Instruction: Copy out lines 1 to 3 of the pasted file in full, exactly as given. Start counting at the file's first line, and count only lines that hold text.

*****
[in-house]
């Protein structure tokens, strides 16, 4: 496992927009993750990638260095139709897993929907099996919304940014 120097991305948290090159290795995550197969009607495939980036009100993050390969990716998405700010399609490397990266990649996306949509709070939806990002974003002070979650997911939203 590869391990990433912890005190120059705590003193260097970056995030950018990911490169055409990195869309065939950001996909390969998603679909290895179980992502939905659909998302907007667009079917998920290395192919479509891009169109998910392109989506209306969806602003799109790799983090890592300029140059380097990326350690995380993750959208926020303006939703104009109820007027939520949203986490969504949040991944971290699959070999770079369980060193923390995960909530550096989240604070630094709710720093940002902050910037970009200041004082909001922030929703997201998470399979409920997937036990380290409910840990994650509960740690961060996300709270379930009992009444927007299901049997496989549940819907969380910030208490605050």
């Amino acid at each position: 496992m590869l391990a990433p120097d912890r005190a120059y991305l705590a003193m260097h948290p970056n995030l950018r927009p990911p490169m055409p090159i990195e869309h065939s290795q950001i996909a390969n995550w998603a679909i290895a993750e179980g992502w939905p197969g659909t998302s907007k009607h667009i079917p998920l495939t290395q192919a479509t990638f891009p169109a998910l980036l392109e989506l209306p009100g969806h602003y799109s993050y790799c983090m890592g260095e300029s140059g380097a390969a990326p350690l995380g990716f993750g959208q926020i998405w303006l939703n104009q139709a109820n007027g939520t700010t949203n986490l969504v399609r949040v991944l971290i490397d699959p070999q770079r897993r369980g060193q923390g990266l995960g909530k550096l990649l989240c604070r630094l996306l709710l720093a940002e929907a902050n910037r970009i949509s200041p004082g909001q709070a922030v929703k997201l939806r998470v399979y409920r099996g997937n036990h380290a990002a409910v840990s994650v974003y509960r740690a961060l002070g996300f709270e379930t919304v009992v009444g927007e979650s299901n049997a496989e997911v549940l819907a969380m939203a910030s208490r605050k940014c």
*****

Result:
[in-house]
């Protein structure tokens, strides 16, 4: 496992927009993750990638260095139709897993929907099996919304940014 120097991305948290090159290795995550197969009607495939980036009100993050390969990716998405700010399609490397990266990649996306949509709070939806990002974003002070979650997911939203 590869391990990433912890005190120059705590003193260097970056995030950018990911490169055409990195869309065939950001996909390969998603679909290895179980992502939905659909998302907007667009079917998920290395192919479509891009169109998910392109989506209306969806602003799109790799983090890592300029140059380097990326350690995380993750959208926020303006939703104009109820007027939520949203986490969504949040991944971290699959070999770079369980060193923390995960909530550096989240604070630094709710720093940002902050910037970009200041004082909001922030929703997201998470399979409920997937036990380290409910840990994650509960740690961060996300709270379930009992009444927007299901049997496989549940819907969380910030208490605050």
């Amino acid at each position: 496992m590869l391990a990433p120097d912890r005190a120059y991305l705590a003193m260097h948290p970056n995030l950018r927009p990911p490169m055409p090159i990195e869309h065939s290795q950001i996909a390969n995550w998603a679909i290895a993750e179980g992502w939905p197969g659909t998302s907007k009607h667009i079917p998920l495939t290395q192919a479509t990638f891009p169109a998910l980036l392109e989506l209306p009100g969806h602003y799109s993050y790799c983090m890592g260095e300029s140059g380097a390969a990326p350690l995380g990716f993750g959208q926020i998405w303006l939703n104009q139709a109820n007027g939520t700010t949203n986490l969504v399609r949040v991944l971290i490397d699959p070999q770079r897993r369980g060193q923390g990266l995960g909530k550096l990649l989240c604070r630094l996306l709710l720093a940002e929907a902050n910037r970009i949509s200041p004082g909001q709070a922030v929703k997201l939806r998470v399979y409920r099996g997937n036990h380290a990002a409910v840990s994650v974003y509960r740690a961060l002070g996300f709270e379930t919304v009992v009444g927007e979650s299901n049997a496989e997911v549940l819907a969380m939203a910030s208490r605050k940014c």